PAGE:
Our Growing Resistance to Antibiotics [Infographic]
The dangers of antibiotic-resistant bacteria are growing. As the CDC notes, "Without urgent action, many modern medicines could become obsolete, turning even common infections into deadly threats."
Antibiotic resistance occurs when bacteria evolve to create resistant strains, either through genetic mutation or by bacteria achieving resistance from another type of bacteria, according to the Alliance for the Prudent Use of Antibiotics. The result is an antibiotic's "inability to effectively control or kill bacterial growth," according to the group. Although bacterial adaptation and evolution is common, the growing number of antibiotic-resistant bacteria strains is caused by the systematic overuse of antibiotic drugs.
This phenomenon isn't unique to the United States. It's happening around the world.
At a recent Georgetown University Medical Center event, "Antibiotic Resistance: A Global Health Concern," experts discussed the challenges and risks of antibiotic overuse, how to empower patients to ask questions about prescriptions, and the importance of preventing resistance to ensure that antibiotics remain effective. In this piece, we'll discuss sources of exposure, trends in resistance, and what primary care providers can do to support proper and effective antibiotic use.
Sources of Antibiotic Exposure
The consumption of antibiotics serves as the primary source of exposure, according to the Centers for Disease Control and Prevention, and overuse and misuse are the leading culprits that contribute to resistance. This occurs for a variety of reasons, including health care providers who prescribe antibiotics without demonstrated need, patients who overestimate their benefits and request them, and patients who don't take them as instructed. Antibiotics should only be prescribed for treating bacterial illnesses, but patients often request them for viral conditions, such as a cold or the flu, due to a lack of understanding.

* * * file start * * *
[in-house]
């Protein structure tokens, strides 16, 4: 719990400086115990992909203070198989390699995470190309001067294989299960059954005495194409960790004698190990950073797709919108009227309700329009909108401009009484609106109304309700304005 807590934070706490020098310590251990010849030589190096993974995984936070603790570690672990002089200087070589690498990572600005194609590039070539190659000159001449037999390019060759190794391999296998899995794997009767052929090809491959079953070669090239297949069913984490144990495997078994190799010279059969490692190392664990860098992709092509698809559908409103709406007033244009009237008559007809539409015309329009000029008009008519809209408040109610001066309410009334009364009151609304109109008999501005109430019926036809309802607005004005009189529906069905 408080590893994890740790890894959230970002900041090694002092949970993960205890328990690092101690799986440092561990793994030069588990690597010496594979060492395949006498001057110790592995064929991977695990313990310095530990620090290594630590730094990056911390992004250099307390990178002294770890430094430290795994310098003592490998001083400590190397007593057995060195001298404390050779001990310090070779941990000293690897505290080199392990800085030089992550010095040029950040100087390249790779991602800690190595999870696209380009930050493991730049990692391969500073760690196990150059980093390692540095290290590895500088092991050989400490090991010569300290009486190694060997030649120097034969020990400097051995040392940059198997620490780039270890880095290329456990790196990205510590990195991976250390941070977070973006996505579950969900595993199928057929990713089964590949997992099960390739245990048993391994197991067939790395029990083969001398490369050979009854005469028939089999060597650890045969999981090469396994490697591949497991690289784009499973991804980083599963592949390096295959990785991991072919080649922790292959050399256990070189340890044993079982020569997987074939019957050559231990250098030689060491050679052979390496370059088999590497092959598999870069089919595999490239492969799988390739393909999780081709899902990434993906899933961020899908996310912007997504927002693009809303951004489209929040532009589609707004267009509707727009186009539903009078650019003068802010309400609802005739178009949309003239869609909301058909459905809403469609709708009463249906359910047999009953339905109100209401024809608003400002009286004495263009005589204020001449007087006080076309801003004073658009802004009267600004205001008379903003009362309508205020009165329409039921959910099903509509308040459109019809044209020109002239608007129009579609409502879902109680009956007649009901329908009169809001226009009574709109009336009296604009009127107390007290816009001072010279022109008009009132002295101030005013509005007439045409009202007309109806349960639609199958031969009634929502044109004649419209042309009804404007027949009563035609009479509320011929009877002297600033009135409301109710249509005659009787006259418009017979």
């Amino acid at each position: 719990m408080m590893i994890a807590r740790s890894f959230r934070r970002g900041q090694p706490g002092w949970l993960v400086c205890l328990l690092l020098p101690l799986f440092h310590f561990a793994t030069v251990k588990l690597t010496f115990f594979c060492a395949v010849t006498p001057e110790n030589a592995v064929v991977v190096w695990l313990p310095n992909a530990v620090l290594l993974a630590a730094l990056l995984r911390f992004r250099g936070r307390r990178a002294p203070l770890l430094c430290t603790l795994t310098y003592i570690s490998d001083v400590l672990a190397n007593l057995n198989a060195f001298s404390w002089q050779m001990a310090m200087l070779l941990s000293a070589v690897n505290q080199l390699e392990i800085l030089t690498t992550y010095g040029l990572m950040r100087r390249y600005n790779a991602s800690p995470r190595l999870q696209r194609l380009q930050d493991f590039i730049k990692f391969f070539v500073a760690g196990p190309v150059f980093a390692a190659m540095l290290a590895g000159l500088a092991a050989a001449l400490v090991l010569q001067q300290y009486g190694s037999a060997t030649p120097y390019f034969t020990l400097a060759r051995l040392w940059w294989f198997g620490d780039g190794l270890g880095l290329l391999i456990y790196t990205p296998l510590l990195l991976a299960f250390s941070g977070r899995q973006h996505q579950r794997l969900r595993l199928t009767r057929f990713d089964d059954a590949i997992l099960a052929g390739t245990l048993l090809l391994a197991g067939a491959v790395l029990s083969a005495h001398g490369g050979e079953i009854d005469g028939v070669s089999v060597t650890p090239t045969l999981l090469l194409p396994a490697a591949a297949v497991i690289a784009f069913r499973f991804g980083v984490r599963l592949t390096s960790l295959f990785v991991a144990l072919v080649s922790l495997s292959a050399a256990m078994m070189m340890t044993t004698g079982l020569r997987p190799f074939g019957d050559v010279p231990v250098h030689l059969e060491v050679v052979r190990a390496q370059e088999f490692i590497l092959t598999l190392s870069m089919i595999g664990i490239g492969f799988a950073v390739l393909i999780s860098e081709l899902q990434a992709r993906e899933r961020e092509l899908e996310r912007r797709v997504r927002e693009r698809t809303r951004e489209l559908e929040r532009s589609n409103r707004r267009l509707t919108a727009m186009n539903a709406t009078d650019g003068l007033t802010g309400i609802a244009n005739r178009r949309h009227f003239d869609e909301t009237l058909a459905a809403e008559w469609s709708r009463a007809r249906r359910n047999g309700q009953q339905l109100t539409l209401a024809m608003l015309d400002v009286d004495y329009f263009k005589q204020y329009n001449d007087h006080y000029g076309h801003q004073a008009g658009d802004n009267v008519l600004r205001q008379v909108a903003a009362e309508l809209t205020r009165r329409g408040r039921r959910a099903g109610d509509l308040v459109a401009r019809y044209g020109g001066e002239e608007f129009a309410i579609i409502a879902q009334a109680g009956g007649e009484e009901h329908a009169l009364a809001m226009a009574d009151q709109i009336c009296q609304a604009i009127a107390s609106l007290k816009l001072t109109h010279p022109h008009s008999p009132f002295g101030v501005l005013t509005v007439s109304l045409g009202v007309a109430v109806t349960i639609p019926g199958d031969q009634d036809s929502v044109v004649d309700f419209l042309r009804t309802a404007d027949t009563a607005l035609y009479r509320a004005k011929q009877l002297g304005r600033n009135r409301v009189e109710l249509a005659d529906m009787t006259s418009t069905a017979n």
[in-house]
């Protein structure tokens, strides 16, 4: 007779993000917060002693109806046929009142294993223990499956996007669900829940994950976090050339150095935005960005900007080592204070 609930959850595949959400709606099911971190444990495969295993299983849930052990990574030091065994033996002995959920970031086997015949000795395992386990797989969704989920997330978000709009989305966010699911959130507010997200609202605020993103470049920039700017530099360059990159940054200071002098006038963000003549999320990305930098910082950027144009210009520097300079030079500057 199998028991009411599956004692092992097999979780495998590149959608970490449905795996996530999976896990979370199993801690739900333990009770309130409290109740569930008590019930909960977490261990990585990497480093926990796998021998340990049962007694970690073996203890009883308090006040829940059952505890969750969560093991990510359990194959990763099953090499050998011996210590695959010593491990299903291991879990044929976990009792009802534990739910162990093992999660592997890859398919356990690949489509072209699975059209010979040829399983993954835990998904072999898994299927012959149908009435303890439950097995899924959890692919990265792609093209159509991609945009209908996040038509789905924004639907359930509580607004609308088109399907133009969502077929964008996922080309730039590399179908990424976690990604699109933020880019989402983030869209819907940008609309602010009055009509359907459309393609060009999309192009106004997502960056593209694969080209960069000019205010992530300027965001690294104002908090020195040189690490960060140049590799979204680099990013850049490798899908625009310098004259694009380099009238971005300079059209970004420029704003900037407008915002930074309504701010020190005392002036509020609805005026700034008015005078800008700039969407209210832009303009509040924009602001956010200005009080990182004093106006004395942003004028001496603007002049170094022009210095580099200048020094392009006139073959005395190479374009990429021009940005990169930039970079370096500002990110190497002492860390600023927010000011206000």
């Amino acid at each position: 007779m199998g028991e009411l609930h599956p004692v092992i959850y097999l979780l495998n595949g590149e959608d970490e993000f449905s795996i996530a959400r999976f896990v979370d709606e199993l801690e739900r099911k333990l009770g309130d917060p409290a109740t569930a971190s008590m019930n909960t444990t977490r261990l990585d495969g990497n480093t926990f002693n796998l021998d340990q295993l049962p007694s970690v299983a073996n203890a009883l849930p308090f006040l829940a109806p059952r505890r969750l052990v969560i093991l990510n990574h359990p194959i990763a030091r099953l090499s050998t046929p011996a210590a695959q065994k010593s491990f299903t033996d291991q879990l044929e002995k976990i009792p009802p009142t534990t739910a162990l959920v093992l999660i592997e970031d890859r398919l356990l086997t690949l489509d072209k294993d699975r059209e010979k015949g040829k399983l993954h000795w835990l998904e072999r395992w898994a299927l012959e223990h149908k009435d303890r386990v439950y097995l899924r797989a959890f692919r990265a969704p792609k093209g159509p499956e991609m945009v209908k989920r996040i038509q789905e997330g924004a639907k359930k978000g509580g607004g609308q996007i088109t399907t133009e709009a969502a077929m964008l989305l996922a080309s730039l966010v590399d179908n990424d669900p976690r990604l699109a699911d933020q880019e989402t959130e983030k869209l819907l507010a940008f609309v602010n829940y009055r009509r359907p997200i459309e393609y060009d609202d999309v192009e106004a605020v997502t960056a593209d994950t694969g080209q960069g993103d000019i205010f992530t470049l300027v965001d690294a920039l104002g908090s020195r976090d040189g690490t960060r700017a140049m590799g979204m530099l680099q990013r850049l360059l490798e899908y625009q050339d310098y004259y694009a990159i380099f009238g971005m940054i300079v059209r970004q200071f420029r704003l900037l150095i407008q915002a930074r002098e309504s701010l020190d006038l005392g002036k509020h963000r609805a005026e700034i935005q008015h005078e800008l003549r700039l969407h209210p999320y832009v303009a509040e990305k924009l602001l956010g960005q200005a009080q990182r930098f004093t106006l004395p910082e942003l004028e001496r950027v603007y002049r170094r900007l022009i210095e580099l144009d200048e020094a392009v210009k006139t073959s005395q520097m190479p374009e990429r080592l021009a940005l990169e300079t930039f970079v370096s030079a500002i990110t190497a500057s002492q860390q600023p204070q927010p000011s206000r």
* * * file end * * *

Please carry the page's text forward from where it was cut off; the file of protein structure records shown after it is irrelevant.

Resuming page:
In addition to prescribed antibiotics, there are a variety of unintentional means of exposure. These include environmental and agricultural sources, such as through soil, water, and plants; eating animal products treated with antibiotics; and over-the-counter topical drug products that contain antibiotics, such as acne treatments. In addition to serving as a source of antibiotic drug exposure, agricultural and animal products can also spread antibiotic-resistant bacteria to humans. This happens when drug-resistant bacteria remain on meat that is not handled or cooked properly, and when fertilizer or water containing animal waste and drug-resistant bacteria is used on food crops that are subsequently ingested.
Trends Related to Antibiotic Resistance
According to the CDC, approximately 2 million people are diagnosed with antibiotic-resistant bacterial infections annually around the country, and at least 23,000 die due to these infections. These figures are cited as conservative estimates. The numbers are even higher for those who die from other conditions exacerbated by an antibiotic-resistant infection. Although data indicates that most of these infections occur in the patients' homes and communities, deaths largely take place in health care settings. Additional CDC statistics in recent reports include: